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Woolworths: Buyer discovers ‘prickly’ and potentially poisonous leaf in his lettuce

Spinach fear renewed as Woolies shopper makes horror discovery in her salad: ‘Hope I’m still alive tomorrow’

  • Shoppers found “spiked” leaves in their lettuce
  • They bought baby spinach leaves at Woolworths
  • Supermarket says they are investigating

A desperate shopper has panicked after spotting a prickly and potentially poisonous leaf in his Woolworths mixed salad bag.

The customer turned to the internet for help identifying the suspect leaf after preparing a salad of baby spinach on Saturday.

“Can anyone identify this barbed leaf I bought from the Woolworths baby spinach pack,” they wrote in a post on Reddit.

“I found this after almost eating the whole lettuce, hoping I’ll be alive tomorrow.”

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They took to the internet to find out if the spiked leaf (pictured) could be poisonous shortly after preparing a salad with the baby spinach leaves on Saturday

A Woolworths spokesman told NCA NewsWire that the suspicious-looking spinach leaf had been noticed by his investigative team (pictured a Woolworths store in Roselands, Sydney).

A Woolworths spokesman told NCA NewsWire that the suspicious-looking spinach leaf had been noticed by his investigative team (pictured a Woolworths store in Roselands, Sydney).

The majority of users said the leaf belongs to the nightshade family, also known as nightshades, some varieties of which can be extremely toxic to humans.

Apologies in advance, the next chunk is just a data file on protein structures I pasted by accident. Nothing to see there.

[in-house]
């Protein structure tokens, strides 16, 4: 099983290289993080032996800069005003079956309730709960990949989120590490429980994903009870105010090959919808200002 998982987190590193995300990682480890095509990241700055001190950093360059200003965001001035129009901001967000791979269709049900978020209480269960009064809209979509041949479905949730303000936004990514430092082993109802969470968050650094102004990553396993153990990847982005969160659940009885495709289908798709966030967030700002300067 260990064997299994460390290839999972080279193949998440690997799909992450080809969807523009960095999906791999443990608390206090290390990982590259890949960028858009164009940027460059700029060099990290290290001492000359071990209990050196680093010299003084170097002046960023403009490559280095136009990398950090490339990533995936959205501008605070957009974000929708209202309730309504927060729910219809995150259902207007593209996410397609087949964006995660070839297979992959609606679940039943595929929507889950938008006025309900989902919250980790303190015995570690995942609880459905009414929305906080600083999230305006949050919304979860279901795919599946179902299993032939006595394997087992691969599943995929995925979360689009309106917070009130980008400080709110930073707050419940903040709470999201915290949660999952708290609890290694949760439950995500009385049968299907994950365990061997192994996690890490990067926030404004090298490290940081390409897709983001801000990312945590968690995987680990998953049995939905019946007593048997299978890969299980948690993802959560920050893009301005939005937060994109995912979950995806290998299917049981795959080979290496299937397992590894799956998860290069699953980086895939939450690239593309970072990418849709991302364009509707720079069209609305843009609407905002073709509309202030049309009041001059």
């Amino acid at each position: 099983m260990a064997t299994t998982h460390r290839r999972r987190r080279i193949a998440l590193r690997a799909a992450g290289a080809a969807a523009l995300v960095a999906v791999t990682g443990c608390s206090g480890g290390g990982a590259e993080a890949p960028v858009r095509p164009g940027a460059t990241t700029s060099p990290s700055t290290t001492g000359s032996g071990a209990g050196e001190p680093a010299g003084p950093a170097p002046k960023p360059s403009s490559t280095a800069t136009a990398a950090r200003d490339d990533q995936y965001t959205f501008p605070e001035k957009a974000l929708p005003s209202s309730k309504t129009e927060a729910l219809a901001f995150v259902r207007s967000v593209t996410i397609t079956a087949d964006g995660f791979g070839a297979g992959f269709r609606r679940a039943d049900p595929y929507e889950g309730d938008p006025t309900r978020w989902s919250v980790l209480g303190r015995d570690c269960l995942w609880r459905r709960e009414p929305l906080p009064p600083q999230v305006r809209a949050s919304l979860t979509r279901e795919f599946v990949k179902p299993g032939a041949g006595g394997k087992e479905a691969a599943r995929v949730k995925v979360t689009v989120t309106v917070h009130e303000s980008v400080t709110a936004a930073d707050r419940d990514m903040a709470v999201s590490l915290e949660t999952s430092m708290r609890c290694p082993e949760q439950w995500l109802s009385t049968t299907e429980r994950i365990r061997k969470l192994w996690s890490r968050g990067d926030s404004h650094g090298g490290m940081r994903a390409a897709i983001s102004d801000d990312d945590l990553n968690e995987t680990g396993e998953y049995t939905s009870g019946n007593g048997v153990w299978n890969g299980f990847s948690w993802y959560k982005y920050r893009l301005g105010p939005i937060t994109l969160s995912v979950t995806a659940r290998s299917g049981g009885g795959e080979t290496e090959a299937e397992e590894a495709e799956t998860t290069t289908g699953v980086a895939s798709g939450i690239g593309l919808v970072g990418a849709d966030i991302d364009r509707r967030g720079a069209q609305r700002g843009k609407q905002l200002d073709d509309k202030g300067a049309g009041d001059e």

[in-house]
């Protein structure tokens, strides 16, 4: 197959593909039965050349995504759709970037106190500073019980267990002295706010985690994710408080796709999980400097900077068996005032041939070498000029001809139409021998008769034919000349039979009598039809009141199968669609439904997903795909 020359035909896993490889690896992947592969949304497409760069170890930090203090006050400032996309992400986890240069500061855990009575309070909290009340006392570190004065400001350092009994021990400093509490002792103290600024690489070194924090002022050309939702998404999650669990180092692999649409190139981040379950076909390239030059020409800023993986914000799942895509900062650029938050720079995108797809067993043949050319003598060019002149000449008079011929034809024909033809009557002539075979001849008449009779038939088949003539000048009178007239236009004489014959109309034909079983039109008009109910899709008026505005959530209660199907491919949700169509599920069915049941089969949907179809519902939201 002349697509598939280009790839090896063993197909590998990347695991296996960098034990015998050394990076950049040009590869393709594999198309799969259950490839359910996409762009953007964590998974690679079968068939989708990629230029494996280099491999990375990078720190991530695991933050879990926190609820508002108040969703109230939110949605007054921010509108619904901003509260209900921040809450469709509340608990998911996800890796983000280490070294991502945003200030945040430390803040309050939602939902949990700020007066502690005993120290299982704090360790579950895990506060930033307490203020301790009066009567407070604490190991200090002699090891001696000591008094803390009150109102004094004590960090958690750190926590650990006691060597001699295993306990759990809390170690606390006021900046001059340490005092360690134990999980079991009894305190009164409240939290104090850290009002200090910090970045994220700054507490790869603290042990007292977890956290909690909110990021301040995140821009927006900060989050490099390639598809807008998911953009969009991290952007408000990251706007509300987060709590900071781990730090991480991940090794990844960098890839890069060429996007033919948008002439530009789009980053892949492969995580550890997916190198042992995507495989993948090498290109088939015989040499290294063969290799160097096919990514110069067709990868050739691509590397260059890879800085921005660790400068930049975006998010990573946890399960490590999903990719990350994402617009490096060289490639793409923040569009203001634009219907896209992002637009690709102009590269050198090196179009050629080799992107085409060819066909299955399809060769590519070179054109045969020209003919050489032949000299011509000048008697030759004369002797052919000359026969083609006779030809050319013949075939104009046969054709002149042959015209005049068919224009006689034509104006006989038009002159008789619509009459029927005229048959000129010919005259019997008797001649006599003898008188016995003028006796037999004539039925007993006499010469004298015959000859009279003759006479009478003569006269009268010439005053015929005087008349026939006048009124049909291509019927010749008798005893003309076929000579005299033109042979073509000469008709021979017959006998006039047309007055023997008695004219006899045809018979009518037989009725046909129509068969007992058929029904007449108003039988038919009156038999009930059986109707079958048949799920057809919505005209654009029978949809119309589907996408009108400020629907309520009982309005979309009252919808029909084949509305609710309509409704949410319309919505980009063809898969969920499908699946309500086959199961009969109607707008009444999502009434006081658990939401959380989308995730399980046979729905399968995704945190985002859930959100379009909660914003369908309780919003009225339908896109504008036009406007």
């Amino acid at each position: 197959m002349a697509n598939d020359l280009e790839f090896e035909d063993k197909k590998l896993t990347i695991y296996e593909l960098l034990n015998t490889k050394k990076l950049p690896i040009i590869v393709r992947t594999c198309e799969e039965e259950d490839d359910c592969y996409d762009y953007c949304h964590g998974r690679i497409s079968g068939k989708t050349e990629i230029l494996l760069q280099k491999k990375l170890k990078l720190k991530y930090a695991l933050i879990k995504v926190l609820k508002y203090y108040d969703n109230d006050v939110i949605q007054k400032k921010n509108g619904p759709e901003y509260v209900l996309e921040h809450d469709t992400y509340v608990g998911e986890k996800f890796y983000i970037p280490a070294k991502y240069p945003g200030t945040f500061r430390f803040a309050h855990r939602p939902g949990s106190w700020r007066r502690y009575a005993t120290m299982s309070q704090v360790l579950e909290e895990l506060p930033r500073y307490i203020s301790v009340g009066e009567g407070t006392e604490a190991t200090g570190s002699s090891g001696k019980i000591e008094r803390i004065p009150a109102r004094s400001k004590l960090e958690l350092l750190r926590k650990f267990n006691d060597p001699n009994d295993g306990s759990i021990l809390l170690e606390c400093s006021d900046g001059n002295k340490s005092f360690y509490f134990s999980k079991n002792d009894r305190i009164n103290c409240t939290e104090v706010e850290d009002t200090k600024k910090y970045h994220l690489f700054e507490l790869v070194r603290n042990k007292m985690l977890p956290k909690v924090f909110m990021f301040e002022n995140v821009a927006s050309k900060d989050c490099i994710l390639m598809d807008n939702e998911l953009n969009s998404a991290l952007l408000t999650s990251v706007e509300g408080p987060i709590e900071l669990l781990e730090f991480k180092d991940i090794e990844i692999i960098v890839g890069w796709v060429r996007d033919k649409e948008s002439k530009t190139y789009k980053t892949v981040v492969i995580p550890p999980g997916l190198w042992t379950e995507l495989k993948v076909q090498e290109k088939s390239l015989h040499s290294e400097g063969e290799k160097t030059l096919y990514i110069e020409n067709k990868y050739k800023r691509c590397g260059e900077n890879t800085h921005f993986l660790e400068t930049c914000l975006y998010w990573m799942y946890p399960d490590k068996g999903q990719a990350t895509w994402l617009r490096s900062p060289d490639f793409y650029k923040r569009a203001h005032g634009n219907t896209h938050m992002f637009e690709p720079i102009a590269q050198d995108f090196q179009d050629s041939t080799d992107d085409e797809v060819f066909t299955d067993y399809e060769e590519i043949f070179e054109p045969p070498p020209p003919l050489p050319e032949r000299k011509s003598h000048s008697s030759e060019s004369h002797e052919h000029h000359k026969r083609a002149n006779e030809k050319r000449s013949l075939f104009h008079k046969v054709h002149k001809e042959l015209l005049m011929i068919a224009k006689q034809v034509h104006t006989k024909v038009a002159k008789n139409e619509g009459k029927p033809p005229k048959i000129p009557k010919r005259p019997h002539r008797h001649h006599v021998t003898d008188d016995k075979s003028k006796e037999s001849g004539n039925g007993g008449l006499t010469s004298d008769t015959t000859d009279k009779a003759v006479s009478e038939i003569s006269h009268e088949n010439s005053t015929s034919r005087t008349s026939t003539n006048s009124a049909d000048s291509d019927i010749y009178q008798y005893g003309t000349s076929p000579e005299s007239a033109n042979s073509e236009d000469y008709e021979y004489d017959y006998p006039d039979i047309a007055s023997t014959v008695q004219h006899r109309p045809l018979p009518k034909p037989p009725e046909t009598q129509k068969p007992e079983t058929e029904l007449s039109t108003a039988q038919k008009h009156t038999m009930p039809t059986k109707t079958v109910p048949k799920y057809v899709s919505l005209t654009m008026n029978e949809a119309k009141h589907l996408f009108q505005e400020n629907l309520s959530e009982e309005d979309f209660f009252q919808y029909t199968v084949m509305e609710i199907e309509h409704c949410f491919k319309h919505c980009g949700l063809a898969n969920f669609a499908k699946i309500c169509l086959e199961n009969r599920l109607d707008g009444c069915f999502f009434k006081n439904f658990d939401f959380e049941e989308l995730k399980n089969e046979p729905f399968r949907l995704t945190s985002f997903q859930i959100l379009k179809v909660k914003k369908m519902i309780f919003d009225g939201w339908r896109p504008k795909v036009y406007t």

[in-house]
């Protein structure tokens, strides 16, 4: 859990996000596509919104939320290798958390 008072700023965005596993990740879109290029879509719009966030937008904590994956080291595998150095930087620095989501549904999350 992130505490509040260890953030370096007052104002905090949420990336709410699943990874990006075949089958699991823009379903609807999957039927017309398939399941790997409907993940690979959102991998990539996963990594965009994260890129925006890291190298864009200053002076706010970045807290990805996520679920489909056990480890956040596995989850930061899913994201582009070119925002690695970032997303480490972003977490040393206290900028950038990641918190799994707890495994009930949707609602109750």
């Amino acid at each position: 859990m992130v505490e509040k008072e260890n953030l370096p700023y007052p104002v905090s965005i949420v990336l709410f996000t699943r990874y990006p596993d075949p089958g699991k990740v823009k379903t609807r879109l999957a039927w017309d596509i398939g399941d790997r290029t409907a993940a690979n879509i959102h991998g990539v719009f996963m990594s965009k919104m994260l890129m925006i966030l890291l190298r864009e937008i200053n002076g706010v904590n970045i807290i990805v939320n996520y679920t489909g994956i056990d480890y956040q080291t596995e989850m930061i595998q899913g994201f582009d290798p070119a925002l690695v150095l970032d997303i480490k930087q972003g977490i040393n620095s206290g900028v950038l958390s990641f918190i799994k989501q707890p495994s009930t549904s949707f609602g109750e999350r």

Commonly found on tree trunks or shrubs, the plant sprout small purple flowers and bright red berries in the warmer months.

“I’m guessing it’s Solanum Prinophyllum, or one of the various Solanum strains,” one user surmised.

‘Solanum Prinophyllum is originally from Australia and is found on the east coast. Fairly common and grows in disturbed soil.

“The leaf shape can look a bit like a rocket, so easy to miss when growing between a rocket. Probably, whenever the rocket was grown, a plant grew, and part was accidentally harvested.

The majority of users said the suspect leaf (pictured) belongs to the nightshade family, also known as nightshades, some varieties of which can be extremely toxic to humans

The majority of users said the suspect leaf (pictured) belongs to the nightshade family, also known as nightshades, some varieties of which can be extremely toxic to humans

The user said some strains could be “quite toxic” to humans.

Another said the buyer dodged a bullet as the plant could be “highly toxic.”

“I believe this is from the nightshade family, the fruit is poisonous and I’m sure the leaves are no better when ingested. You’re right unless you’ve eaten a bit of it,” wrote another.

“Husband is a gardener. He says it’s a type of nightshade and you should 100% report it as it’s poisonous and some forms are deadly,” said a fourth.

Consumers may experience nausea, vomiting, and diarrhea when consuming nightshade leaves. Gardeners are urged to wear gloves when handling the plant.

A Woolworths spokesman told NCA NewsWire that the suspicious-looking spinach leaf had been noticed by his investigative team.

The discovery comes just weeks after a nationwide recall of spinach, after a child was hospitalized for eating a toxic batch of spinach (pictured is a Woolworths-brand bag of spinach leaves).

The discovery comes just weeks after a nationwide recall of spinach, after a child was hospitalized for eating a toxic batch of spinach (pictured is a Woolworths-brand bag of spinach leaves).

“We take food quality and safety very seriously and are disappointed with this customer’s report,” he said.

“We have passed this on to our delivery partners for them to investigate further and have not received any similar reports.

‘If our customers ever have any concerns about the quality of our products, we encourage them to contact their local store for a replacement and refund.’

The discovery comes just weeks after a nationwide recall of spinach after a child was hospitalized for eating a toxic batch of spinach.

Up to 100 people across Australia are believed to have fallen ill after eating the contaminated product, including a Queensland child in December.

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